As a sometime volunteer for several charities over the decades to find Trustees blithely spending funds on senior staff feels me with despair and anger.

    • patricklt

      You touch on a very interesting point, namely what is it that ‘makes’ a charity: as far as the Charities Commission is concerned, it largely comes down to their understanding of ‘public benefit’ and whether the purpose of the organisation is wholly ‘charitable’, in the sense of meeting their own definitions drawn from the Charities Act. Insufficient priority, in my opinion, seems to be given to the way the organisation is constituted and is
      answerable to its staff, its volunteers (if it has any) and those for whose
      benefit it exists. To put it another way, should charities be required to adhere to some new form of code of conduct or practice in terms of their governance? Not those required separately by Company law (and for the new CIO’s) but something far more fundamental that separates and defines the difference between ordinary, non-charitable businesses and those charities that include a business function in furtherance of their charitable aims.

      To use, by way of example, what I also agree was the inappropriate use of charitable monies by the trustees of a small but important charity, to subsidise a birthday party for their Chief Executive, it should be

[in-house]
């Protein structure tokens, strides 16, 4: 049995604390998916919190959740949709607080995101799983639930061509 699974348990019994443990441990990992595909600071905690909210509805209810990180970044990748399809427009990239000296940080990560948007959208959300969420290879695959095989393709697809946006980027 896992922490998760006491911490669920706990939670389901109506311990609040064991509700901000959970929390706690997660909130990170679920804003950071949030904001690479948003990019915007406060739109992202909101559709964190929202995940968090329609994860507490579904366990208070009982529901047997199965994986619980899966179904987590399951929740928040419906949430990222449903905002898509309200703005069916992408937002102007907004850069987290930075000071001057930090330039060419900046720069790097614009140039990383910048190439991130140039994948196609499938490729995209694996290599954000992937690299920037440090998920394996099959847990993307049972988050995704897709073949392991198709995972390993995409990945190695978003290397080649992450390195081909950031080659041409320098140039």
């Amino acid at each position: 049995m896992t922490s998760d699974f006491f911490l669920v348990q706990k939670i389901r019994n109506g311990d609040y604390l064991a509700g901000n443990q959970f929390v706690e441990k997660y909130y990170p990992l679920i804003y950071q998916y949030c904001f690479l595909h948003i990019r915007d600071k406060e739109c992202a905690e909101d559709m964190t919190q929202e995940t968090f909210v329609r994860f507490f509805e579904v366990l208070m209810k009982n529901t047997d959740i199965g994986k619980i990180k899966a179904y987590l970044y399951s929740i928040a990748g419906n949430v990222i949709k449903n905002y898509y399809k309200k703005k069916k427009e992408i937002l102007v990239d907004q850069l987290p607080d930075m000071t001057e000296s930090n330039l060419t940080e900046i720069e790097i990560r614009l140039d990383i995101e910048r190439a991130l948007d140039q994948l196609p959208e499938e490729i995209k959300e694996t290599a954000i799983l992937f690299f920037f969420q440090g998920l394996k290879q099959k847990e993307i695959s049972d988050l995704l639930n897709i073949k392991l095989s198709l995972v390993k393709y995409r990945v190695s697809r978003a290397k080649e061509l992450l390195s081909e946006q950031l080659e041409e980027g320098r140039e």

noted that many organisations – charities and those that are not – may decide to use internal funds for similar practices. The ‘leaving present’ for a long-standing and valued member of staff is one example. Yet this bears further examination: in most instances this will be something unique but of no significant expense. One charity I worked for was in the habit of giving a small, but beautiful piece of engraved glassware (which the recipient would always value but had no especial cost) while colleagues were also free to contribute to a present. This followed a carefully considered (and transparent) policy agreed by the trustees and understood by all staff.

      Yet other charities, operating as quasi-businesses or not, seem to decide with impunity (and charity law allows this) that it is their unquestionable right to approve large pay increases for senior staff without any constraint. Methinks that if you want to be a charity, with the benefits that accrue, that there should be additional requirements imposed in terms of governance and operation rather than solely meeting a sometimes questionable definition of ‘charitable purpose’.